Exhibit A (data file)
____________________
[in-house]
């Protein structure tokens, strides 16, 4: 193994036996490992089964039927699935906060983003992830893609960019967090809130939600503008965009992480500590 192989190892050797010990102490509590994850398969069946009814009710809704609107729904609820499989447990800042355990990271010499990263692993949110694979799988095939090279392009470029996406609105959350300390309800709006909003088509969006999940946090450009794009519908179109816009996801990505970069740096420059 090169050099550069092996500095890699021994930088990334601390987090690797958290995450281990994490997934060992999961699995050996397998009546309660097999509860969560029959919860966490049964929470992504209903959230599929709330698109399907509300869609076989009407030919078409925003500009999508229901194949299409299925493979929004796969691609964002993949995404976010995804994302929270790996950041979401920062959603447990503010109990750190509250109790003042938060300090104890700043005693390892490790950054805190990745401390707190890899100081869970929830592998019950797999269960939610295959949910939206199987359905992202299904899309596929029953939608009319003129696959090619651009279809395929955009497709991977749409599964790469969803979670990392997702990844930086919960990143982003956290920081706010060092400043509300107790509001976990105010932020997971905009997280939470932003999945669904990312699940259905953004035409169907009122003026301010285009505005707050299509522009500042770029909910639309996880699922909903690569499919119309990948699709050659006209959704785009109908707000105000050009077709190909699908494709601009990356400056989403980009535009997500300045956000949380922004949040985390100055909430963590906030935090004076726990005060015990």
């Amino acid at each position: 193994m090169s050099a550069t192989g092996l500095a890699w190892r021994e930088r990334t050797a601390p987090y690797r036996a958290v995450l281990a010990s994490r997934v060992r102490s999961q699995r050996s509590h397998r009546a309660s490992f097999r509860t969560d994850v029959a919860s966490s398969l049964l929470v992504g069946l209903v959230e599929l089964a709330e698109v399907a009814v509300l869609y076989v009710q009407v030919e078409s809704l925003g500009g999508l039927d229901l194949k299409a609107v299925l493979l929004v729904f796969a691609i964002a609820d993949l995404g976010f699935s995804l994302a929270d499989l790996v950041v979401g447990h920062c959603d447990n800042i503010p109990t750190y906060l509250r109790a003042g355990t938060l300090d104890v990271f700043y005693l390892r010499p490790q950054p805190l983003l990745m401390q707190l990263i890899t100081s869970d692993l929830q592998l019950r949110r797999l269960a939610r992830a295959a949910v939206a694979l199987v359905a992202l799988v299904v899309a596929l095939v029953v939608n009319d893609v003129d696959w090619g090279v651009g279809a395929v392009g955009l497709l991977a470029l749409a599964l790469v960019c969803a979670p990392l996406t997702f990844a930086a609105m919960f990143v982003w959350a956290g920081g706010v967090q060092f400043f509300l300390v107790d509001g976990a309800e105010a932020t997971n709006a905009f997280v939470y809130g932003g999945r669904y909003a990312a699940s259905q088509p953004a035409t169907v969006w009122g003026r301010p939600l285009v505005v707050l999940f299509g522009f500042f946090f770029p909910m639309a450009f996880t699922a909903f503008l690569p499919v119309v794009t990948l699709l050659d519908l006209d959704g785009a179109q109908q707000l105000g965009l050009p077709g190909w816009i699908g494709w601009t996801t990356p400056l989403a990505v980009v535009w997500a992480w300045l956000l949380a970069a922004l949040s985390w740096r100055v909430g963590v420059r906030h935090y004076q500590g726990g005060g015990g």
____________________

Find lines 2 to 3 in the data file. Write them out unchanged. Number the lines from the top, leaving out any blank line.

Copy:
């Protein structure tokens, strides 16, 4: 193994036996490992089964039927699935906060983003992830893609960019967090809130939600503008965009992480500590 192989190892050797010990102490509590994850398969069946009814009710809704609107729904609820499989447990800042355990990271010499990263692993949110694979799988095939090279392009470029996406609105959350300390309800709006909003088509969006999940946090450009794009519908179109816009996801990505970069740096420059 090169050099550069092996500095890699021994930088990334601390987090690797958290995450281990994490997934060992999961699995050996397998009546309660097999509860969560029959919860966490049964929470992504209903959230599929709330698109399907509300869609076989009407030919078409925003500009999508229901194949299409299925493979929004796969691609964002993949995404976010995804994302929270790996950041979401920062959603447990503010109990750190509250109790003042938060300090104890700043005693390892490790950054805190990745401390707190890899100081869970929830592998019950797999269960939610295959949910939206199987359905992202299904899309596929029953939608009319003129696959090619651009279809395929955009497709991977749409599964790469969803979670990392997702990844930086919960990143982003956290920081706010060092400043509300107790509001976990105010932020997971905009997280939470932003999945669904990312699940259905953004035409169907009122003026301010285009505005707050299509522009500042770029909910639309996880699922909903690569499919119309990948699709050659006209959704785009109908707000105000050009077709190909699908494709601009990356400056989403980009535009997500300045956000949380922004949040985390100055909430963590906030935090004076726990005060015990």
């Amino acid at each position: 193994m090169s050099a550069t192989g092996l500095a890699w190892r021994e930088r990334t050797a601390p987090y690797r036996a958290v995450l281990a010990s994490r997934v060992r102490s999961q699995r050996s509590h397998r009546a309660s490992f097999r509860t969560d994850v029959a919860s966490s398969l049964l929470v992504g069946l209903v959230e599929l089964a709330e698109v399907a009814v509300l869609y076989v009710q009407v030919e078409s809704l925003g500009g999508l039927d229901l194949k299409a609107v299925l493979l929004v729904f796969a691609i964002a609820d993949l995404g976010f699935s995804l994302a929270d499989l790996v950041v979401g447990h920062c959603d447990n800042i503010p109990t750190y906060l509250r109790a003042g355990t938060l300090d104890v990271f700043y005693l390892r010499p490790q950054p805190l983003l990745m401390q707190l990263i890899t100081s869970d692993l929830q592998l019950r949110r797999l269960a939610r992830a295959a949910v939206a694979l199987v359905a992202l799988v299904v899309a596929l095939v029953v939608n009319d893609v003129d696959w090619g090279v651009g279809a395929v392009g955009l497709l991977a470029l749409a599964l790469v960019c969803a979670p990392l996406t997702f990844a930086a609105m919960f990143v982003w959350a956290g920081g706010v967090q060092f400043f509300l300390v107790d509001g976990a309800e105010a932020t997971n709006a905009f997280v939470y809130g932003g999945r669904y909003a990312a699940s259905q088509p953004a035409t169907v969006w009122g003026r301010p939600l285009v505005v707050l999940f299509g522009f500042f946090f770029p909910m639309a450009f996880t699922a909903f503008l690569p499919v119309v794009t990948l699709l050659d519908l006209d959704g785009a179109q109908q707000l105000g965009l050009p077709g190909w816009i699908g494709w601009t996801t990356p400056l989403a990505v980009v535009w997500a992480w300045l956000l949380a970069a922004l949040s985390w740096r100055v909430g963590v420059r906030h935090y004076q500590g726990g005060g015990g």